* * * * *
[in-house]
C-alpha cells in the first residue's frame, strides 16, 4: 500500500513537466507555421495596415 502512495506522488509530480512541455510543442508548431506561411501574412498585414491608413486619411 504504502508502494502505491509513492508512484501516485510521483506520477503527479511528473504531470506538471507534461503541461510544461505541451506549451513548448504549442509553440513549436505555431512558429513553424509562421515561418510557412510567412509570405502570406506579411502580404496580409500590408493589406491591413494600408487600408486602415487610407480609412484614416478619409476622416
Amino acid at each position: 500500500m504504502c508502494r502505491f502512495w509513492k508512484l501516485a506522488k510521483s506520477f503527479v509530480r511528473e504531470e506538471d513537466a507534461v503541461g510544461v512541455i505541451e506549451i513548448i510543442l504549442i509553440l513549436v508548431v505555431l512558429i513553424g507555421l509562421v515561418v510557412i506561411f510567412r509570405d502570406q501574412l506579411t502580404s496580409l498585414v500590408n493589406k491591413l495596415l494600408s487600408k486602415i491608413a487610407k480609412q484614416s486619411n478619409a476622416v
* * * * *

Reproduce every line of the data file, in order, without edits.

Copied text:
[in-house]
C-alpha cells in the first residue's frame, strides 16, 4: 500500500513537466507555421495596415 502512495506522488509530480512541455510543442508548431506561411501574412498585414491608413486619411 504504502508502494502505491509513492508512484501516485510521483506520477503527479511528473504531470506538471507534461503541461510544461505541451506549451513548448504549442509553440513549436505555431512558429513553424509562421515561418510557412510567412509570405502570406506579411502580404496580409500590408493589406491591413494600408487600408486602415487610407480609412484614416478619409476622416
Amino acid at each position: 500500500m504504502c508502494r502505491f502512495w509513492k508512484l501516485a506522488k510521483s506520477f503527479v509530480r511528473e504531470e506538471d513537466a507534461v503541461g510544461v512541455i505541451e506549451i513548448i510543442l504549442i509553440l513549436v508548431v505555431l512558429i513553424g507555421l509562421v515561418v510557412i506561411f510567412r509570405d502570406q501574412l506579411t502580404s496580409l498585414v500590408n493589406k491591413l495596415l494600408s487600408k486602415i491608413a487610407k480609412q484614416s486619411n478619409a476622416v